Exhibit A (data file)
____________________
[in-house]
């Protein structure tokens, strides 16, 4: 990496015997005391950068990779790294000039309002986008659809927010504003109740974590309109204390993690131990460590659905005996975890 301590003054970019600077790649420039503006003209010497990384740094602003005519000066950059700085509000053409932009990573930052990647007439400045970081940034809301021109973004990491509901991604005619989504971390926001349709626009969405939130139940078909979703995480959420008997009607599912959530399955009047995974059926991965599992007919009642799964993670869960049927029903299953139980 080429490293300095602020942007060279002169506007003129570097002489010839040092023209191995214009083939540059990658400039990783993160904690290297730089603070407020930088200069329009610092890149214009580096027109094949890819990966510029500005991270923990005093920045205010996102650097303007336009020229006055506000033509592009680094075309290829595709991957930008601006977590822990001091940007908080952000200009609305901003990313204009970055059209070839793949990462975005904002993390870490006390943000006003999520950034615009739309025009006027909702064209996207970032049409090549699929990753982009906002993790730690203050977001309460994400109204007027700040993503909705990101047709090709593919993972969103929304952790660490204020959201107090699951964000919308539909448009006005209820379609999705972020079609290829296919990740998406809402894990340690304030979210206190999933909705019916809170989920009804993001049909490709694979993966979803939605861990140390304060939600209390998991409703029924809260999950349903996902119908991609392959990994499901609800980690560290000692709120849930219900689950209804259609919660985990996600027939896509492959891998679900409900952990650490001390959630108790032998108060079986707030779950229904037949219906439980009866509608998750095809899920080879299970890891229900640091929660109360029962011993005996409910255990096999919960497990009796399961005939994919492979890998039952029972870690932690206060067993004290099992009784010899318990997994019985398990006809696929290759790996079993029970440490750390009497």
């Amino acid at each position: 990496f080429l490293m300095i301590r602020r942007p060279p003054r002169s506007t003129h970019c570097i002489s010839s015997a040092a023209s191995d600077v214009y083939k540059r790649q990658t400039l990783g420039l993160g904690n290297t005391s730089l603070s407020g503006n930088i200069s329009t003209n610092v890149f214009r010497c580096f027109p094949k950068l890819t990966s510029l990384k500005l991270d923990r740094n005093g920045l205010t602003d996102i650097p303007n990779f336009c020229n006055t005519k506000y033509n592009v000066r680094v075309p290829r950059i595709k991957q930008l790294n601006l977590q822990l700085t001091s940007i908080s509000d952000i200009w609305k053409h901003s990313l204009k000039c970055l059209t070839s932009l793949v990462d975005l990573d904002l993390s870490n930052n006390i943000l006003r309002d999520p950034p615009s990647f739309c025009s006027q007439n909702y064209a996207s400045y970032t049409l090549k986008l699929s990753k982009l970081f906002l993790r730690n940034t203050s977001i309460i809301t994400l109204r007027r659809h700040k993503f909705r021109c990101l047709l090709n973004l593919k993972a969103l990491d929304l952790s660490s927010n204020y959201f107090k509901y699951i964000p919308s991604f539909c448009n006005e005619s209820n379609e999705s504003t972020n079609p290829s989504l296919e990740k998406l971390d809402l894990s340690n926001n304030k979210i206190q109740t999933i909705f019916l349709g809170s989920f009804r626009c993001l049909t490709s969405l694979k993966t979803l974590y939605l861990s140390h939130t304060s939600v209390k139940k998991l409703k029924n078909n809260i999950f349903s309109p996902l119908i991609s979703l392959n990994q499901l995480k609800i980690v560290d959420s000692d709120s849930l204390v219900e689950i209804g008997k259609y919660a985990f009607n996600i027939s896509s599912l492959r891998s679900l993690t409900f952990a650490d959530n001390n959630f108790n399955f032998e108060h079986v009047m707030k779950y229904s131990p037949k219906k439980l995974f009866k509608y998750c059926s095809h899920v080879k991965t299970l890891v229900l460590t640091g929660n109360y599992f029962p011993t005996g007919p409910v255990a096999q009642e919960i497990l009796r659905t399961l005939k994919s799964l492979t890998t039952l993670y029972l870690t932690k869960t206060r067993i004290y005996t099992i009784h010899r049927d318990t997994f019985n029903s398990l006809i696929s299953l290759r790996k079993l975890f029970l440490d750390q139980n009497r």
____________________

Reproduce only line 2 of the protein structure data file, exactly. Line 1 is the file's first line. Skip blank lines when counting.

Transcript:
């Protein structure tokens, strides 16, 4: 990496015997005391950068990779790294000039309002986008659809927010504003109740974590309109204390993690131990460590659905005996975890 301590003054970019600077790649420039503006003209010497990384740094602003005519000066950059700085509000053409932009990573930052990647007439400045970081940034809301021109973004990491509901991604005619989504971390926001349709626009969405939130139940078909979703995480959420008997009607599912959530399955009047995974059926991965599992007919009642799964993670869960049927029903299953139980 080429490293300095602020942007060279002169506007003129570097002489010839040092023209191995214009083939540059990658400039990783993160904690290297730089603070407020930088200069329009610092890149214009580096027109094949890819990966510029500005991270923990005093920045205010996102650097303007336009020229006055506000033509592009680094075309290829595709991957930008601006977590822990001091940007908080952000200009609305901003990313204009970055059209070839793949990462975005904002993390870490006390943000006003999520950034615009739309025009006027909702064209996207970032049409090549699929990753982009906002993790730690203050977001309460994400109204007027700040993503909705990101047709090709593919993972969103929304952790660490204020959201107090699951964000919308539909448009006005209820379609999705972020079609290829296919990740998406809402894990340690304030979210206190999933909705019916809170989920009804993001049909490709694979993966979803939605861990140390304060939600209390998991409703029924809260999950349903996902119908991609392959990994499901609800980690560290000692709120849930219900689950209804259609919660985990996600027939896509492959891998679900409900952990650490001390959630108790032998108060079986707030779950229904037949219906439980009866509608998750095809899920080879299970890891229900640091929660109360029962011993005996409910255990096999919960497990009796399961005939994919492979890998039952029972870690932690206060067993004290099992009784010899318990997994019985398990006809696929290759790996079993029970440490750390009497």